There are many ways to describe what is commonly known as shared parenting but essentially it is an agreement between the parents that they will exercise their parental responsibility over their child equally.
It is widely accepted that shared parenting should be the norm unless there is a good reason why not.
So, ideally, then both parents will have an equal input in the child’s life. One way that this can be reflected is in the actual behaviour of the parents. Are they able to have a civil discussion about the child? Do they both participate in the school run and in attending school events? Are the children able to visit the non-resident parent as often as they wish? Do the children have significant contact with the extended family members of the non-resident parent?
If you can answer yes to all these questions and more like them then you have probably achieved shared parenting – and well done!
If these questions are a long way off from what your child experiences then you should think about how you could enhance your roles as parents.
Shared Parenting should come naturally to you as parents and, in my view, is far more favourable then what we, as Solicitors, often see – being parents arguing in court and then coming out with an Order that is neither flexible nor agreed.
The reality is that even parents who live together do not spend equal time with their child so it will be totally unrealistic to expect this once a relationship has broken down. However, in such instances parents may want to satisfy themselves that they both have equal quality contact with their child and one parent should not try to appear more important than the other.
A formal way to reflect a shared parenting agreement is to apply to the court for a Shared Residence Order. Now, under the law, the court should not make an Order for a child unless it is absolutely necessary. This reflects the presumption of what is known as “the No Order principle”. So unless you’ve had problems in the past or seriously envisage problems in the future the court may not grant a Shared Residence Order, or any Order at all.
A Shared Residence Order doesn’t mean that the children will spend equal time with both parents. I would say that this is not in the best interest of the children – moving backwards and forwards between houses. However, a Shared Residence Order often serves to remind both parents that they essentially have equal rights and responsibilities over their children.
The concept of Shared Parenting should be the norm for the relationship that children have with their parents after separation. Unfortunately, this isn’t always the case and many parents and children become separated due to the actions of the parent that the child lives with (the resident parent). Often the resident parent makes claims of domestic violence or child abuse as a way of stopping the contact between the child and the other parent. Sometimes, the only option the parent has is to refer the matter to court. However, the courts’ hands are often tied during the process of investigating the allegations made and no contact takes place in the meantime.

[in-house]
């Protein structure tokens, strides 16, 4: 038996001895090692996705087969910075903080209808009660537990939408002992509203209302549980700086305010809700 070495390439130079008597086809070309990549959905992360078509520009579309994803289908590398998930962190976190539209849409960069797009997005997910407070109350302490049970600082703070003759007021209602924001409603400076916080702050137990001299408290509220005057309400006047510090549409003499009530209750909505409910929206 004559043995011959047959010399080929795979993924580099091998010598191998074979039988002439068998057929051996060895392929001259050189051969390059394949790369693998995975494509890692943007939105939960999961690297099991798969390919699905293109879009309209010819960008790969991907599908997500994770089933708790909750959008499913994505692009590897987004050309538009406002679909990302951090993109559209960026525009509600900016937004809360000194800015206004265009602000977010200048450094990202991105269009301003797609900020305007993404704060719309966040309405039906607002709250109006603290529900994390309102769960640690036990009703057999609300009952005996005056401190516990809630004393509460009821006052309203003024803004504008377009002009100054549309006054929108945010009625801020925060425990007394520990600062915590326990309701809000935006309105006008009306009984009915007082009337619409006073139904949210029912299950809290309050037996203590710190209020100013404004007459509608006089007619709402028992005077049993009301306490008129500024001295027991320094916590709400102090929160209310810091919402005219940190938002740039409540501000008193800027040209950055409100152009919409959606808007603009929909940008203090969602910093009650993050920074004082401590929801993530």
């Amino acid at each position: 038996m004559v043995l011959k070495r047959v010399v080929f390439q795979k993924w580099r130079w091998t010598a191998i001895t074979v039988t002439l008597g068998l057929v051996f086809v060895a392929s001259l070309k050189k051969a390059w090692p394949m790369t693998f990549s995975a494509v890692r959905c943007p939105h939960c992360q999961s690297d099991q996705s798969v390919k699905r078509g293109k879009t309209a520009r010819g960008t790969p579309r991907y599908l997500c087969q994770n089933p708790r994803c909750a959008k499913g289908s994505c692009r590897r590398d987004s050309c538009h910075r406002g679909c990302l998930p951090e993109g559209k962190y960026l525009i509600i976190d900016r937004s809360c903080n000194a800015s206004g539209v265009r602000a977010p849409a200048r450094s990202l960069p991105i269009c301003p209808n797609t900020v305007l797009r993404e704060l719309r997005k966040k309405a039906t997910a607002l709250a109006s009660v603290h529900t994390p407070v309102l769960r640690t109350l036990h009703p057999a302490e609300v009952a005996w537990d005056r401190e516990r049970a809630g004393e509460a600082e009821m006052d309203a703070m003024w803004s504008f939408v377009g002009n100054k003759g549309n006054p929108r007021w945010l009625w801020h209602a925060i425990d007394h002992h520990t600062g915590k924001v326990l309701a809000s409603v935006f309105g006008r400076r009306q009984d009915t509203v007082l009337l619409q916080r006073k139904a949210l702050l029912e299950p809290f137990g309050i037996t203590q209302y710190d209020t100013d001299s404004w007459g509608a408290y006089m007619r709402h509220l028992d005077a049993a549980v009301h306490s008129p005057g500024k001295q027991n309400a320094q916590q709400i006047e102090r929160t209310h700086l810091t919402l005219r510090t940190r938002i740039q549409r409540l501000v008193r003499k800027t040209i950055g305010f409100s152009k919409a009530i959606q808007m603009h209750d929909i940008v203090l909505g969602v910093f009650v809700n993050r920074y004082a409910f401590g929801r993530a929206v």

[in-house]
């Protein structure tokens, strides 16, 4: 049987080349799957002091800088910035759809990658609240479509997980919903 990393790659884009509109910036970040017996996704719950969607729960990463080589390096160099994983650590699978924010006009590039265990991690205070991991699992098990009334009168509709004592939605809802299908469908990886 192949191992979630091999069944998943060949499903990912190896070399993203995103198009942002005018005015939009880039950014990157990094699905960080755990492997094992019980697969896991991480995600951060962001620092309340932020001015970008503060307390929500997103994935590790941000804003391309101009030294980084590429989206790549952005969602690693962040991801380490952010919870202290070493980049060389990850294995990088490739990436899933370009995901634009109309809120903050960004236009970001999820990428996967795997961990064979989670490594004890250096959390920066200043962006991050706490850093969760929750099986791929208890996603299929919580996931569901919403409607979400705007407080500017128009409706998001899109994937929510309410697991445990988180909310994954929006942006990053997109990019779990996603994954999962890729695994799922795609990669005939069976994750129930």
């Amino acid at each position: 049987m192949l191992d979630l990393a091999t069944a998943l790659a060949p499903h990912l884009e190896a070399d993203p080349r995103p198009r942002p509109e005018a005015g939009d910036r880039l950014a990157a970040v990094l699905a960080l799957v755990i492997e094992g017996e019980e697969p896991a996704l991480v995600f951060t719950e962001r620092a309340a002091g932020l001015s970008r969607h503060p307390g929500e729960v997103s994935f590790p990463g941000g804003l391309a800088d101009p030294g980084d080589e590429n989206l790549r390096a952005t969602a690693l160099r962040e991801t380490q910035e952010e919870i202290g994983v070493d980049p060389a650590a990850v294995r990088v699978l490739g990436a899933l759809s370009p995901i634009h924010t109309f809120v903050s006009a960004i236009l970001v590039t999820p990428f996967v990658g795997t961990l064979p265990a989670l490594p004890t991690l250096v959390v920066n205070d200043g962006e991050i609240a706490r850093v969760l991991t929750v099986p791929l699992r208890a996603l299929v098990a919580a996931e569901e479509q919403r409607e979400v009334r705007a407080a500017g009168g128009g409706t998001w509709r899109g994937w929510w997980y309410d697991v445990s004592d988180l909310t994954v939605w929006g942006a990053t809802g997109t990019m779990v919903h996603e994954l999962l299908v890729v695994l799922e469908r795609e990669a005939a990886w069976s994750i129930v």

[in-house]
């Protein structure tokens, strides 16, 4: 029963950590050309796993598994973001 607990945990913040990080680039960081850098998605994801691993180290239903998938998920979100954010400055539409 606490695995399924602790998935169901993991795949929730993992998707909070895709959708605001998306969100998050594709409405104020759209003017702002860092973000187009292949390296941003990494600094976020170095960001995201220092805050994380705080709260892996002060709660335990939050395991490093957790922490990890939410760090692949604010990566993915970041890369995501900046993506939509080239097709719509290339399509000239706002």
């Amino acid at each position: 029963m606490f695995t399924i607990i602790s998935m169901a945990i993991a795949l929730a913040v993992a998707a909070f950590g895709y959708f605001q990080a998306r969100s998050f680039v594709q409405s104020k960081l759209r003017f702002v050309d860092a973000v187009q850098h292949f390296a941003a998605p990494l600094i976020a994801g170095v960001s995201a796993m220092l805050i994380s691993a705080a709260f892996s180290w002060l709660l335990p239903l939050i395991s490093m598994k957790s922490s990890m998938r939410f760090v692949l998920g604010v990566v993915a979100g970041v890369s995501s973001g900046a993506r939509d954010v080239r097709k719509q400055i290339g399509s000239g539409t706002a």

So what can you do to minimise the effect of this during court proceedings?
- Firstly, make sure to control your emotions. Minimise the amount of contact and conversation that you have with the resident parent. Otherwise, you put yourself in a vulnerable position against further allegations and even the possibility of Non-Molestation (Injunction) proceedings.
- You will need to avoid delay and keep the case moving. Think about instructing a Solicitor or other professional representative who can act as a buffer between having direct contact and give you specialist advice.
- Gather any evidence (or lack of it) that can be used against you. So use your rights under Data Protection laws to obtain any information held about you by, for example, by the police or the Local Authority Children’s Services. If no such information is held, you’ll want that in writing also.
- Gather written evidence of any activities you have been engaged in with your children, for example a letter from the school that you attend school events, from out of school clubs, from a leader in your church (if you go) etc. You may need to use these documents throughout the proceedings at short notice – so it’s just as well to get everything together beforehand.
Remember, that delay is the enemy in children disputes. The more time that passes since seeing your children, the more difficult it becomes to re-instate contact with them. So, once you are clear that your case cannot be resolved amicably, the quicker you put it together and get it before the court the better.